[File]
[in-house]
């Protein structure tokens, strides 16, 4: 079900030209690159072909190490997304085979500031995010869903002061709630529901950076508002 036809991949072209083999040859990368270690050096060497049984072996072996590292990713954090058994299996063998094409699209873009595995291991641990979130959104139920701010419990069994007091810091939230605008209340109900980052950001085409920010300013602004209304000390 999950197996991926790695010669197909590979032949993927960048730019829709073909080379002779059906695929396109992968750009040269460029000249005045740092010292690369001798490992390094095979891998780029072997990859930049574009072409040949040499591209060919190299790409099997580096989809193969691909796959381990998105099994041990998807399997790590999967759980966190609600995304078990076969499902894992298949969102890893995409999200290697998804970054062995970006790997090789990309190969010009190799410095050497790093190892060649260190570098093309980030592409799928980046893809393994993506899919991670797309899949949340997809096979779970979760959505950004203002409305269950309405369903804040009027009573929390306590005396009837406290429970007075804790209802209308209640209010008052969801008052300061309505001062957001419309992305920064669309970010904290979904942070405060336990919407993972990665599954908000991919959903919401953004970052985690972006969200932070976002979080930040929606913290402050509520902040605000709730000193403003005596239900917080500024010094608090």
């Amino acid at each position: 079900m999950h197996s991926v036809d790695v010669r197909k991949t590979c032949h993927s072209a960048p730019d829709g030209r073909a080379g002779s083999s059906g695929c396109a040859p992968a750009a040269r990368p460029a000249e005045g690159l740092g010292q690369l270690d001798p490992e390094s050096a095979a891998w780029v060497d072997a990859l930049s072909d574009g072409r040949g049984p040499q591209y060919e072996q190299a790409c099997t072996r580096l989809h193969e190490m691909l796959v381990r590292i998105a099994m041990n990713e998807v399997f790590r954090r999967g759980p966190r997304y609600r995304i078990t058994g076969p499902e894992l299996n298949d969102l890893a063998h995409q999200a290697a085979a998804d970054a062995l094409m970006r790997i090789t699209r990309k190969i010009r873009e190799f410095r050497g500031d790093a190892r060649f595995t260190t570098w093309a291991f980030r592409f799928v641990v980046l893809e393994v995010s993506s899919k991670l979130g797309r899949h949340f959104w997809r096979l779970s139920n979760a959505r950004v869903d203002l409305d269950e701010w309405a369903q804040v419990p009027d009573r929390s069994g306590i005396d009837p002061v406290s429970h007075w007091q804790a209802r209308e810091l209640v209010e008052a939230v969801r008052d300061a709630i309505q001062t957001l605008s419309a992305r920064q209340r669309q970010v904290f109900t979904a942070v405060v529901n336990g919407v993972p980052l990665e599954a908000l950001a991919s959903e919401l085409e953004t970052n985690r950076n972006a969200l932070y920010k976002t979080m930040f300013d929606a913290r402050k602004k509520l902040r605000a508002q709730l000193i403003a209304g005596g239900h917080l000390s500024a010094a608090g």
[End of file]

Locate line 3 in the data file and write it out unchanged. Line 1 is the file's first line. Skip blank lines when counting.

């Amino acid at each position: 079900m999950h197996s991926v036809d790695v010669r197909k991949t590979c032949h993927s072209a960048p730019d829709g030209r073909a080379g002779s083999s059906g695929c396109a040859p992968a750009a040269r990368p460029a000249e005045g690159l740092g010292q690369l270690d001798p490992e390094s050096a095979a891998w780029v060497d072997a990859l930049s072909d574009g072409r040949g049984p040499q591209y060919e072996q190299a790409c099997t072996r580096l989809h193969e190490m691909l796959v381990r590292i998105a099994m041990n990713e998807v399997f790590r954090r999967g759980p966190r997304y609600r995304i078990t058994g076969p499902e894992l299996n298949d969102l890893a063998h995409q999200a290697a085979a998804d970054a062995l094409m970006r790997i090789t699209r990309k190969i010009r873009e190799f410095r050497g500031d790093a190892r060649f595995t260190t570098w093309a291991f980030r592409f799928v641990v980046l893809e393994v995010s993506s899919k991670l979130g797309r899949h949340f959104w997809r096979l779970s139920n979760a959505r950004v869903d203002l409305d269950e701010w309405a369903q804040v419990p009027d009573r929390s069994g306590i005396d009837p002061v406290s429970h007075w007091q804790a209802r209308e810091l209640v209010e008052a939230v969801r008052d300061a709630i309505q001062t957001l605008s419309a992305r920064q209340r669309q970010v904290f109900t979904a942070v405060v529901n336990g919407v993972p980052l990665e599954a908000l950001a991919s959903e919401l085409e953004t970052n985690r950076n972006a969200l932070y920010k976002t979080m930040f300013d929606a913290r402050k602004k509520l902040r605000a508002q709730l000193i403003a209304g005596g239900h917080l000390s500024a010094a608090g």